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  12. Propositions and Parthood: The Universe and Anti-Symmetry.Chris Tillman & Gregory Fowler - 2012 - Australasian Journal of Philosophy 90 (3):525 - 539.
    It is plausible that the universe exists: a thing such that absolutely everything is a part of it. It is also plausible that singular, structured propositions exist: propositions that literally have individuals as parts. Furthermore, it is plausible that for each thing, there is a singular, structured proposition that has it as a part. Finally, it is plausible that parthood is a partial ordering: reflexive, transitive, and anti-symmetric. These plausible claims cannot all be correct. We canvass some costs of denying (...)
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  13.  29
    The sociological ambition: elementary forms of social and moral life.Chris Shilling - 2001 - Thousand Oaks: SAGE. Edited by Philip A. Mellor.
    In a comprehensive and innovative reassessment of the discipline, this book argues that classical and contemporary social theories must be studied in relation to the ambition that shaped and established sociology: the ambition to comprehend the relationship between social and moral life. Surveying a range of sociological analyses from Comte to feminism, postmodernism and rational choice theory, this book examines the various attempts that have been made to reconstruct the discipline over the last century, and the challenges facing it today. (...)
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  14. The Routledge Handbook of Propositions.Chris Tillman & Adam Murray (eds.) - 2022 - Routledge.
    Provides a comprehensive overview of the philosophy of propositions, from both historical and contemporary perspectives. Comprising 33 original chapters by an international team of scholars, the volume addresses both traditional and emerging questions concerning the nature of propositions.
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  15.  2
    Postmodernism.Chris Weedon - 1998 - In Alison M. Jaggar & Iris Marion Young (eds.), A companion to feminist philosophy. Malden, Mass.: Blackwell. pp. 75–84.
    For the past few decades postmodernism has been at the center of debates about philosophy, history, culture, and politics, including feminist theory and politics. Its theoretical rationale can be found in poststructuralist modes of social and cultural analysis and its concerns are echoed in postmodern cultural practices. The range of theories broadly described as “postmodern” includes writers as diverse as Lyotard, Baudrillard, Derrida, Lacan and Foucault. Among women theorists Julia Kristeva and Luce Irigaray have been particularly important.
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  16.  4
    The war on science: muzzled scientists and wilful blindness in Stephen Harper's Canada.Chris Turner - 2013 - Vancouver: Greystone Books.
    Chris Turner argues that Stephen Harper's attack on basic science, science communication, environmental regulations, and the environmental NGO community is the most vicious assault ever waged by a Canadian government on the fundamental principles of the Enlightenment. From the closure of Arctic research stations as oil drilling begins in the High Arctic to slashed research budgets in agriculture, dramatic changes to the nation's fisheries policy, and the muzzling of government scientists, Harper's government has effectively dismantled Canada's long-standing scientific tradition. (...)
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  17.  6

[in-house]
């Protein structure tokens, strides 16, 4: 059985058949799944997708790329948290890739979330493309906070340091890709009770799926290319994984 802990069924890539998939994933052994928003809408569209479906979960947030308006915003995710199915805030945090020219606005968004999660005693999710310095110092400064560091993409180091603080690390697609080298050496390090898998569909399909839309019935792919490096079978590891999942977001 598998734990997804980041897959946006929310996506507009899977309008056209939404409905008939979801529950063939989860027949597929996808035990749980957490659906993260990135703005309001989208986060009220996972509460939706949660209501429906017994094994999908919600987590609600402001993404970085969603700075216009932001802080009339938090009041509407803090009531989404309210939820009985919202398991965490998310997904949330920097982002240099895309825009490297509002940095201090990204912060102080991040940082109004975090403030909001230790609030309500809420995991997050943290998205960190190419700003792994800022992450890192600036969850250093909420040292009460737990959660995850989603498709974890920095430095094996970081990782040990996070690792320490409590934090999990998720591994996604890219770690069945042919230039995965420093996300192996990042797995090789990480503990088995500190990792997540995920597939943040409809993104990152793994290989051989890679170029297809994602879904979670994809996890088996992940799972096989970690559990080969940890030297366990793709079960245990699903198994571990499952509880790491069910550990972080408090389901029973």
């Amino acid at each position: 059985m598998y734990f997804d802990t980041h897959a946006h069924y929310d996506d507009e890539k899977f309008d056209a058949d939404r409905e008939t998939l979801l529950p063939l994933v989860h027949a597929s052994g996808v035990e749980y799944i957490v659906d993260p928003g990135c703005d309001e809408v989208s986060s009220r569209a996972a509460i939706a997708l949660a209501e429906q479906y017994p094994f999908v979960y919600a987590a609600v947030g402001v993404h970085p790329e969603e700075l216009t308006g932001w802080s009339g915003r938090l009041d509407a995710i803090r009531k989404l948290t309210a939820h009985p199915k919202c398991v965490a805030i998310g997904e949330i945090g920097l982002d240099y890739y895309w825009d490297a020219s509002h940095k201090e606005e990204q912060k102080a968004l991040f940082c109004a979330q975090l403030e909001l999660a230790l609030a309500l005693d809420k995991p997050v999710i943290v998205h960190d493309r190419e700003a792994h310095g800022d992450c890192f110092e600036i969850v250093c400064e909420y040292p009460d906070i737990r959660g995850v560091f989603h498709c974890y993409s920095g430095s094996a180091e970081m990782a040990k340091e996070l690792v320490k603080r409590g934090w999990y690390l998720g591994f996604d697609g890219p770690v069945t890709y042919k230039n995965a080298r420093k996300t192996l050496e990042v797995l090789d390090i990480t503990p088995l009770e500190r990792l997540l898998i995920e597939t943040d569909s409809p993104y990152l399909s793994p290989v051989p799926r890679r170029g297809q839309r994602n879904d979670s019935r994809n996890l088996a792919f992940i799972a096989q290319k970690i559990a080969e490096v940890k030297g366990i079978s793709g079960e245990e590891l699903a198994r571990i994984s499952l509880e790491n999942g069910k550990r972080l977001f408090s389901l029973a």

Time to treat the climate and nature crisis as one indivisible global health emergency.Chris Zielinski - 2024 - Journal of Medical Ethics 50 (3):2-2.
    Over 200 health journals call on the United Nations (UN), political leaders and health professionals to recognise that climate change and biodiversity loss are one indivisible crisis and must be tackled together to preserve health and avoid catastrophe. This overall environmental crisis is now so severe as to be a global health emergency. The world is currently responding to the climate crisis and the nature crisis as if they were separate challenges. This is a dangerous mistake. The 28th Conference of (...)
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  18. Subjects.Chris Weedon - 2003 - In Mary Eagleton (ed.), A concise companion to feminist theory. Malden, MA: Blackwell.
  19.  6
    Heads up sociology.Chris Yuill - 2018 - New York: DK Publishing. Edited by Christopher Thorpe & Megan Todd.
    From gender and identity to welfare and consumerism, sociology is the study of how societies are organized and what helps them function or go wrong. Questions posed include: What is my "tribe"? Why do people commit crimes? Who decides if someone has a mental illness? What's work for? Does aid do any good? Heads Up Sociology explores these fascinating questions and more.
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  20. Parity, Pluralism, and Permissible Partiality.Chris Tucker - forthcoming - In Eric Siverman & Chris Tweed (eds.), Virtuous and Vicious Partiality. Routledge.
    We can often permissibly choose a worse self-interested option over a better altruistic alternative. For example, it is permissible to eat out rather than donate the money to feed five hungry children for a single meal. If we eat out, we do something permissibly partial toward ourselves. If we donate, we go beyond the call of moral duty and do something supererogatory. Such phenomena aren’t easy to explain, and they rule out otherwise promising moral theories. Incommensurability and Ruth Chang’s notion (...)
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  21. Is Radical Doubt Morally Wrong?Chris Ranalli - forthcoming - Erkenntnis.
    Is radical skepticism ethically problematic? This paper argues that it is. Radical skepticism’s strong regulation of our doxastic economy results in us having to forego doxastic commitments that we owe to others. Whatever skepticism’s epistemic defects, it is ethically defective. In turn, I defend Moralism, the view that the kind of extreme doubt characteristic of radical skepticism is a serious moral and eudaimonic weakness of radical skeptical epistemology. Whether this means that skepticism is false or incorrect, however, is a further (...)